A couple of weeks ago, the NY Times ran this op-ed (boldface mine):
President Trump may not be up for re-election until 2020, but since May 31, the Trump Make America Great Again Committee — his re-election campaign — has spent $629,500 on advertising on Google platforms alone, making it the top spender on political ads on Google platforms. That’s nearly $200,000 more than the No. 2 spender, One Nation, a right-wing organization focused on influencing Senate elections…
And then there are the Democrats: The average nonpresidential Democratic campaign spends only 10 percent to 15 percent of its budget on digital channels while pouring 60 percent to 70 percent of its budget into television ads and direct mail. That is shocking, especially because people now spend an average of 5.9 hours online every single day, with 3.3 of those hours on mobile devices.
So why are Democratic campaigns ignoring such obvious opportunities to engage with voters? I’m honestly not sure; perhaps old habits are hard to break. But outdated models aren’t going to win in this digital world. Unlike the Democrats, Republican candidates and right-wing organizations are prioritizing the right channels.
In the average 2016 Senate general election, Republicans outspent Democrats by a three-to-one ratio on YouTube, AdWords and other Google channels. From January to June, during the primaries, this gap was even wider at 20 to one.
It’s even worse for down-ballot, state-level campaigns, which are under-resourced in both manpower and financial support. A typical state legislative campaign might run with an average budget of $150,000 (just 10 percent of the budget of a successful federal House race). With a smaller budget, you need to be intentional and efficient. Why spend money on TV ads, which are often aired beyond your voting district or skipped entirely with DVRs, when you could be utilizing Google AdWords and Facebook ads that can zero in on specific ZIP codes and target voters by segment or even language?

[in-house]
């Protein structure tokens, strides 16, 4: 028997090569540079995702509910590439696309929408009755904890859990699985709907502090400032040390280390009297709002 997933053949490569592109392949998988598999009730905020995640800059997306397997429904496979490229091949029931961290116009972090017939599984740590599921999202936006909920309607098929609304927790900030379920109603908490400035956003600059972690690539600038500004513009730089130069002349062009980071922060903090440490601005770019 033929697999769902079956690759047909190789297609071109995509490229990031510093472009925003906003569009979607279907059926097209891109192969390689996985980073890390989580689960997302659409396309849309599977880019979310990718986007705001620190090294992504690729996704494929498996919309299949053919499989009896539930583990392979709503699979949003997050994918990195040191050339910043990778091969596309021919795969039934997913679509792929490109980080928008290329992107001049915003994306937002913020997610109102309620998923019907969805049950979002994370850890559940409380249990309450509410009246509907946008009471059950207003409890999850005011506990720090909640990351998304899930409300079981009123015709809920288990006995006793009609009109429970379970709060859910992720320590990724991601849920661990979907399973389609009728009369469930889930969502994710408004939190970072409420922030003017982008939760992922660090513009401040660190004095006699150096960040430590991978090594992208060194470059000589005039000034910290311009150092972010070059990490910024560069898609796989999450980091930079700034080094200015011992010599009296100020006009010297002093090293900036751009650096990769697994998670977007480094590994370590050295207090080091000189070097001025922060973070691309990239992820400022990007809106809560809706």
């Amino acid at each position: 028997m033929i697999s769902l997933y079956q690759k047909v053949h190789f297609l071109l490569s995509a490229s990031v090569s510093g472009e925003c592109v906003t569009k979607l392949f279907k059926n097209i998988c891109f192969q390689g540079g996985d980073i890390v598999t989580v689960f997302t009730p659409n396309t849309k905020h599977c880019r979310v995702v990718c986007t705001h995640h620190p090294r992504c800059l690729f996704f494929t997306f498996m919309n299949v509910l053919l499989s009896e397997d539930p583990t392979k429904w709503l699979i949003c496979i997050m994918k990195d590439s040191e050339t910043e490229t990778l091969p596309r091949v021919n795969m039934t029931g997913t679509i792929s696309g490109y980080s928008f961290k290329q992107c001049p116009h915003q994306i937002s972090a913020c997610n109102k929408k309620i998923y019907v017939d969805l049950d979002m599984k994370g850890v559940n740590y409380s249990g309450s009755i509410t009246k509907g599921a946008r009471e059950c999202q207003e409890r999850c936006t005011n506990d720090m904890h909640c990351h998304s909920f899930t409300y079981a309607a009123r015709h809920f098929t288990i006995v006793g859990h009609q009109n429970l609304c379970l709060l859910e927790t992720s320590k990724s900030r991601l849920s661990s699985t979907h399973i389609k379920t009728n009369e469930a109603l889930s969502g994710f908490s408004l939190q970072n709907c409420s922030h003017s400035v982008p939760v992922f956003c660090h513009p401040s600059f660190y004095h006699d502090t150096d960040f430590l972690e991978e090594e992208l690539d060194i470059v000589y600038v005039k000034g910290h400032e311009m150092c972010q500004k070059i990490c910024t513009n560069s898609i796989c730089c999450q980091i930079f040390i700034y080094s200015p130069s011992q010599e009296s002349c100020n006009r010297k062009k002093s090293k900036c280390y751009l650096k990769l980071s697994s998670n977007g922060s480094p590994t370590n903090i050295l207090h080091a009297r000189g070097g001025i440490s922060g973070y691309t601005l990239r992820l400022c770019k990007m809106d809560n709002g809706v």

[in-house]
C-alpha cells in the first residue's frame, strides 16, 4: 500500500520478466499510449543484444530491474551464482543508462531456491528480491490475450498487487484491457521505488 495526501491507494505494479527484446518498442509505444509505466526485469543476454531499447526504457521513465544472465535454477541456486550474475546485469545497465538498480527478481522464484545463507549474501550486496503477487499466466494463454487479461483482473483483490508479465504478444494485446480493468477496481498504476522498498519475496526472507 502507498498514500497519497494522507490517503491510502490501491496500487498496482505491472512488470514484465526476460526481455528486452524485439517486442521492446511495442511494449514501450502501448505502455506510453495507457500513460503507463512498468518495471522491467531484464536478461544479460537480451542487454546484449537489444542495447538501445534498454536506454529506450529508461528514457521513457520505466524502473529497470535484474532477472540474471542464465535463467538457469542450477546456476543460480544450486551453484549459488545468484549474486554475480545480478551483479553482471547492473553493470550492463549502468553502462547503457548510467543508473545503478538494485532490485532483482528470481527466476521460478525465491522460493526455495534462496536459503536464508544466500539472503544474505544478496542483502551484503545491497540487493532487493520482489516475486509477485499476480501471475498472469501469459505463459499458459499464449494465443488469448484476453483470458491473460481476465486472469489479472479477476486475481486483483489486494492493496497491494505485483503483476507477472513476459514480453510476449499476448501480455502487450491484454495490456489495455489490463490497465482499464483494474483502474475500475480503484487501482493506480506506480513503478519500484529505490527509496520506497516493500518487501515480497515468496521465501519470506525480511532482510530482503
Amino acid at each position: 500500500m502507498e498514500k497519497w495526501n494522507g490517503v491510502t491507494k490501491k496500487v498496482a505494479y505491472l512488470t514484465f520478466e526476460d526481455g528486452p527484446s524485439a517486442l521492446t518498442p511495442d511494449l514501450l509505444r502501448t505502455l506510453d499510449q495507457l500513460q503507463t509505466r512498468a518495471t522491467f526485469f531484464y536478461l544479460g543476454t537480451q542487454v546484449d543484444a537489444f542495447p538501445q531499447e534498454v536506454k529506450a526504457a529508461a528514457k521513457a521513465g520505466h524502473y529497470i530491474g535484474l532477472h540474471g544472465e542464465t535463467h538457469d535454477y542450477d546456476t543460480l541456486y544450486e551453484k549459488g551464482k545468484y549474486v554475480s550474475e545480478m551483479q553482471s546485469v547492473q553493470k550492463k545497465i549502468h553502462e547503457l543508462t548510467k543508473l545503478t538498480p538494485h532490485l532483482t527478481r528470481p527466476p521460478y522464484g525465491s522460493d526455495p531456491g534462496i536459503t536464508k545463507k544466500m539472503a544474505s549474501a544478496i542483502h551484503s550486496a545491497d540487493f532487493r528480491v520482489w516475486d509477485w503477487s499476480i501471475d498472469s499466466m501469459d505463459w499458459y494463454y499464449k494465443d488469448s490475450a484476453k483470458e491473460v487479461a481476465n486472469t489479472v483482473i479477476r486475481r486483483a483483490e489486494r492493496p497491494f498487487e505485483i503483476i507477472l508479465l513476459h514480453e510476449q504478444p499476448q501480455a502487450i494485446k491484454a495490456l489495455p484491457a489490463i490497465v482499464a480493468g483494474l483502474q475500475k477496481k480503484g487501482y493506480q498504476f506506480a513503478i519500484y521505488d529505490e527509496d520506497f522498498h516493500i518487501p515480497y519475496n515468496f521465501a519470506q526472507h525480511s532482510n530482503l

I’ll put this out there: it’s the consultants, stupid. One of the big problems Democrats face is that their consultants get a 15% commission on TV ads. So, obviously, there’s an incentive to purchase expensive ads, as opposed to get out the vote campaigns (for which there are no commissions). The Democratic Party also wants candidates to use certain vendors and suppliers, even if they’re more expensive (this is really costly at the local level).
If online ads are cheap, then the bog standard Democratic consultant won’t want to spend on them. So, if the consultants aren’t extracting very much from online ads–and as best as I can tell, they aren’t–then Democrats using ‘party regulars’ will not be spending their money effectively. Something to think about when donating.